Fig. 3: North American COVID-19 active cases per million by state or province.

Figure 3 looks at the pandemic from the manufacturing perspective. The states or provinces relative to the coronavirus impact are indicated by red shading and tissue machine locations as green flags. Most of the United States’ tissue production is in the most impacted areas, followed by Eastern Canada’s mills. Any short-term supply disruptions in COVID-19 surges over the last several months were driven by short-term panic and hoarding. Because tissue mills tend to be in remote locations, it would be difficult for the pandemic to affect them all at once and cause a significant supply disruption.


Predicting the tissue demand trajectory through the rest of the pandemic, when the pandemic will end, or what ongoing tissue demand will look like in a post-pandemic market is the subject of much speculation. The assumptions used in this analysis are that the infection rates could continue to get worse before vaccinated and recovered rates create significant herd immunity. This will probably not be reached in the US or Canada before the end of Q2 or Q3 in 2021.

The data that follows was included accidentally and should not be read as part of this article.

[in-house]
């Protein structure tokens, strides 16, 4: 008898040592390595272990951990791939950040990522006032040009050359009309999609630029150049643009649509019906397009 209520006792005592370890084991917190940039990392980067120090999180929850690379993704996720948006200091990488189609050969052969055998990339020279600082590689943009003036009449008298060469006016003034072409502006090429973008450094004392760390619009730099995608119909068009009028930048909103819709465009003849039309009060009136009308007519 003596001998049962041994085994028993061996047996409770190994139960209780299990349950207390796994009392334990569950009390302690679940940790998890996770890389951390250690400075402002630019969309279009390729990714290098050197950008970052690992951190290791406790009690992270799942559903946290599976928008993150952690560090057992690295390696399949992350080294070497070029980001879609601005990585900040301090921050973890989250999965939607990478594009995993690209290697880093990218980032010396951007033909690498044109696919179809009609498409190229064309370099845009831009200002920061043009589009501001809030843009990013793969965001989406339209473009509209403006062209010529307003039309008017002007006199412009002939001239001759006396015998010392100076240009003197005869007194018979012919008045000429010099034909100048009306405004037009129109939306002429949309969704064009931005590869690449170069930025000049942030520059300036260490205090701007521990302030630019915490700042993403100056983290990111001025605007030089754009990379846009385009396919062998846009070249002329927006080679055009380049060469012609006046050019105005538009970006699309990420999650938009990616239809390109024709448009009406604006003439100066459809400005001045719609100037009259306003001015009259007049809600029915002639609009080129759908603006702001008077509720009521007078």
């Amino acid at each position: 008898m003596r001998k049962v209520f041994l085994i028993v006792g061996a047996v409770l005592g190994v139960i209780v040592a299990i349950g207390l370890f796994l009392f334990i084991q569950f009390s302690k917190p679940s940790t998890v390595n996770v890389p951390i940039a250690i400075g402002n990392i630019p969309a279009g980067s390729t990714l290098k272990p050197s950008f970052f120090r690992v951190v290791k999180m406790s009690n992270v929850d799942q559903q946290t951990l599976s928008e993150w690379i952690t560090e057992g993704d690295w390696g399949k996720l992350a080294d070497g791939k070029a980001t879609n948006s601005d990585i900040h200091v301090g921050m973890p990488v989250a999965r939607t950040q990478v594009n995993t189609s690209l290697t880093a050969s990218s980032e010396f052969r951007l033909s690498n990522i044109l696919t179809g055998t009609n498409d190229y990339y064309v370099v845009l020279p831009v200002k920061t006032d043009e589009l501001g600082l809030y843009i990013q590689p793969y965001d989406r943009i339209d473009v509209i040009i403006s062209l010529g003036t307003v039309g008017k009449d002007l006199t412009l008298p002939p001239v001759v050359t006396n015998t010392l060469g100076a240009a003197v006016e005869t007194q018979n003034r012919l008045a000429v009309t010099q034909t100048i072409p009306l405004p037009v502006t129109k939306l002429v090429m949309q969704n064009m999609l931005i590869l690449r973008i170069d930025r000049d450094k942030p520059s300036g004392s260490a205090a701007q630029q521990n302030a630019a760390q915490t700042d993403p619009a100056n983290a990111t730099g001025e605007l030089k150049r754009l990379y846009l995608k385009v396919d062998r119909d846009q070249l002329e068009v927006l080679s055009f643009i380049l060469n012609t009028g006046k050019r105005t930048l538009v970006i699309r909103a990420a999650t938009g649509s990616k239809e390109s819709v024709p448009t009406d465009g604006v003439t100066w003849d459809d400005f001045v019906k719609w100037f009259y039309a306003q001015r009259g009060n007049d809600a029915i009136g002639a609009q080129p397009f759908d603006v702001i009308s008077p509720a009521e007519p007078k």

Fig. 4: North American tissue production by country.

Economists project that post-pandemic business travel and office occupancy may be impacted in the long term. Most forecasts are for recoveries of 50—75 percent of the volume associated with this form of business activity in the next two years. However, the same projections suggest that leisure travel will increase two levels higher than pre-pandemic as vacations and family visits will become more critical. This can change the proportion of consumer and commercial tissue demand and the mix of commercial products required to meet the new normal of North American AfH tissue demand.

Figure 4 shows the relative production of tissue in each of the three countries. Overall production in the region has grown. Canada’s share of the aggregate output has remained relatively stable, while the United States’ share has shrunk some and Mexico has increased overall production levels and the resulting percentage of the North American total.

Figure 5 illustrates the relative share of North American tissue exports and imports in World Trade by each country. Tissue exports from North America are more than double imports to the region. Mexico’s share of exports has grown significantly over the last 14 years, while Canada and the United States have lost share.